MDOF soil-structure models including various predefined key parameters are considered. This includes
MDOF models of four different number of stories (N= 5, 10, 15 and 20) with 30 fundamental periods of
fixed-base structures, ranging from 0.1 to 3 sec with intervals of 0.1, three values of aspect ratio ( H r =1,
3, 5), three values of dimensionless frequency (
0
a =1, 2, 3) as well as fixed-base model, four values of
target interstory displacement ductility ratio (
t
= 1, 2, 4, 6) where
t
=1 corresponds to the elastic state.
It should be noted that the range of the fundamental period and aspect ratio, considered in the present
study, are wider than those of the most practical structures. They are considered here, however, to cover
all possible conditions and to compare the results obtained from MDOF systems of different number of
stories with each other. For each earthquake ground motion, ductility demand distribution pattern along
the height of the structure are computed in order to reach the
t
in the structure, as a part of the soil
structure system, within a 0.5% error.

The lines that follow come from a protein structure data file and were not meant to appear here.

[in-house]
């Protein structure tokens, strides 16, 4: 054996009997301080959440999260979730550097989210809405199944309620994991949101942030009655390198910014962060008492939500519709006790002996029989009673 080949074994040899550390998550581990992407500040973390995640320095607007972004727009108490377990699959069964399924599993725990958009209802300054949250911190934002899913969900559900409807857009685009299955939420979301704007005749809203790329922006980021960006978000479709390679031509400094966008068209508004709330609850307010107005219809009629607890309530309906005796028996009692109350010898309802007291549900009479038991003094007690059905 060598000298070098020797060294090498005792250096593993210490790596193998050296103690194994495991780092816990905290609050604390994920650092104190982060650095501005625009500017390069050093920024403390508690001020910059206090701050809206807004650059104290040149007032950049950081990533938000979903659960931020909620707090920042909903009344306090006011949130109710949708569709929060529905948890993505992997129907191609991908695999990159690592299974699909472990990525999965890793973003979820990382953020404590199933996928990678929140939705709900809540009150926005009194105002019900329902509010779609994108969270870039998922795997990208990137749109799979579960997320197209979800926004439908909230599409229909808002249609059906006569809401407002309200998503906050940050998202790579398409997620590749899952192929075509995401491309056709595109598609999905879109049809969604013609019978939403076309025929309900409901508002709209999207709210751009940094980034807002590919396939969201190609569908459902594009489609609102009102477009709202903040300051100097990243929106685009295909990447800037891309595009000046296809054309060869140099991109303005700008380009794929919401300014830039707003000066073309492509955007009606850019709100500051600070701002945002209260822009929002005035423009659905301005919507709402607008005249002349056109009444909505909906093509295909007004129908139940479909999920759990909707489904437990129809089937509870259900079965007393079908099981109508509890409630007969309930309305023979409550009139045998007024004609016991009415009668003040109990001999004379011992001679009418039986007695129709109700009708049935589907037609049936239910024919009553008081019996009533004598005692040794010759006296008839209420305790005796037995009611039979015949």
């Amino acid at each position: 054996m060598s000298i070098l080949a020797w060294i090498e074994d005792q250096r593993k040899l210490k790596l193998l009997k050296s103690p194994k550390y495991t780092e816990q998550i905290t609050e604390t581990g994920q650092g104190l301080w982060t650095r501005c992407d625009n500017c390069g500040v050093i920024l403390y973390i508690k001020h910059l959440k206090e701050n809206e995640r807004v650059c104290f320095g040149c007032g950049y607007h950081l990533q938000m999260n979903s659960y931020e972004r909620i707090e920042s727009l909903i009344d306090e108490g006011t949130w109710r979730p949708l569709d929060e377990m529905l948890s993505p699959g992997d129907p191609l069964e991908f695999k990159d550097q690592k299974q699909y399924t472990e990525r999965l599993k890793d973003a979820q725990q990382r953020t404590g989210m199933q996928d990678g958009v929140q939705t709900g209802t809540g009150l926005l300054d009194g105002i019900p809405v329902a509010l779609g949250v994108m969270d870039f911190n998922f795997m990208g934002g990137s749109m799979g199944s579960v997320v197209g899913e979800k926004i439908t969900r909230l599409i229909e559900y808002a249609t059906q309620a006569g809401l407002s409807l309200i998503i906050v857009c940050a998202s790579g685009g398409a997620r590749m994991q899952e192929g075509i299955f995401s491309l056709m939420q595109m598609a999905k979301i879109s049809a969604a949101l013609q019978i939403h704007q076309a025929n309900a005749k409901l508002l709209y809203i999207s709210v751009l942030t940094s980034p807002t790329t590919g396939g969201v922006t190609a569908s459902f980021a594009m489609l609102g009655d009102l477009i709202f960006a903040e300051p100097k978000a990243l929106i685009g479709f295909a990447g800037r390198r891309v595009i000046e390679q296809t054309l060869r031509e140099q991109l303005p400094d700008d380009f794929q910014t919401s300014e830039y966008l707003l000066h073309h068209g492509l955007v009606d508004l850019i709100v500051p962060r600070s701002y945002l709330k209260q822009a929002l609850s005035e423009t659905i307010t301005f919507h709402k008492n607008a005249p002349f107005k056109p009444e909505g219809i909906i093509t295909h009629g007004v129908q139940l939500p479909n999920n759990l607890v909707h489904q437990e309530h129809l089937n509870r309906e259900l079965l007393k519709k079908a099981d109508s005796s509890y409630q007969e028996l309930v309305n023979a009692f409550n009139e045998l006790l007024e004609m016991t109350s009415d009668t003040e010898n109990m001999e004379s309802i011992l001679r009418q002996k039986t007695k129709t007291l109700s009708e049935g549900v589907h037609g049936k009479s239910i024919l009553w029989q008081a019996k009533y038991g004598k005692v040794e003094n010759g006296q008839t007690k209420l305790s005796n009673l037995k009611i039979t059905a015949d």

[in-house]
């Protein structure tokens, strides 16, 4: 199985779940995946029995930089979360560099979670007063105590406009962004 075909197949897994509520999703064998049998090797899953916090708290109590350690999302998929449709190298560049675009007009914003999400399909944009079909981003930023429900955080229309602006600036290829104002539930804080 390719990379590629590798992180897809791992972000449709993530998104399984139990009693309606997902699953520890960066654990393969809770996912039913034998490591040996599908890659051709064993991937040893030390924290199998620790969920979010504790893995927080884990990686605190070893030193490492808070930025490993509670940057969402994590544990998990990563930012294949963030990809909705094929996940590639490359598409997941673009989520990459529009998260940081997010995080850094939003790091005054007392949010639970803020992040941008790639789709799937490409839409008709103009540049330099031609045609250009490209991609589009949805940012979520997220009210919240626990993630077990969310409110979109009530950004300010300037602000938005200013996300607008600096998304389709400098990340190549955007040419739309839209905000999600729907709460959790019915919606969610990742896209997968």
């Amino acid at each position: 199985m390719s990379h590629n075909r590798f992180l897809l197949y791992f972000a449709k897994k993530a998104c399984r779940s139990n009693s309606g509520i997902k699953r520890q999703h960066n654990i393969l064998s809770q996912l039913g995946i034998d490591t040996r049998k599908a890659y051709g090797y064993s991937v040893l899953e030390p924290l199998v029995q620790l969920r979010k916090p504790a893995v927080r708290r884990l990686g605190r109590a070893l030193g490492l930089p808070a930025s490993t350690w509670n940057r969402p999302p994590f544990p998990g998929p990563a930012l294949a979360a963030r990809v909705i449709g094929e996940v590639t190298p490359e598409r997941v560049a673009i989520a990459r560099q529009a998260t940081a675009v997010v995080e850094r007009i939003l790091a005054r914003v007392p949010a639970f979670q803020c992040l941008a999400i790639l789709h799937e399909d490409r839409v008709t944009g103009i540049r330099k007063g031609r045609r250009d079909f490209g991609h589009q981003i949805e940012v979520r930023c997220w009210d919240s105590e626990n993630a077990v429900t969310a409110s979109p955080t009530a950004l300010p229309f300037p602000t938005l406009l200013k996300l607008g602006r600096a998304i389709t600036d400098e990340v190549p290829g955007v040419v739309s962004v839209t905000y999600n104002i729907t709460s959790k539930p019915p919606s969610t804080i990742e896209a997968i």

5. Evaluation of ductility demand distribution in MDOF soil-structure systems
5.1. Effect of number of stories

To study the effect of number of stories on height-wise distribution of ductility demand in fixed-base and
flexible-base shear buildings, systems of 5-, 10, 15 and 20-storys are considered, which represents the
common low- to high-rise building structures. Fig. 2 shows the mean values of responses from 30
earthquake ground motions for systems with H r = 3,
fix
T = 1 sec, and with three ductility ratios (
t
= 2,
6) representing respectively the low and high inelastic behaviours, and two dimensionless frequencies (
0
a
= 1, 3) in comparison with the fixed-base structures. The abscissa in all figures is the averaged ductility
demands and the vertical axis is relative height of the structure. The results generally exhibit a same trend
for all MDOF buildings with different number of stories such that the maximum ductility demand usually
happens in the top story (roof). It can be seen that, however, as the number of stories increases, height-
wise distribution of the ductility demand becomes more non-uniform, which can show the significance of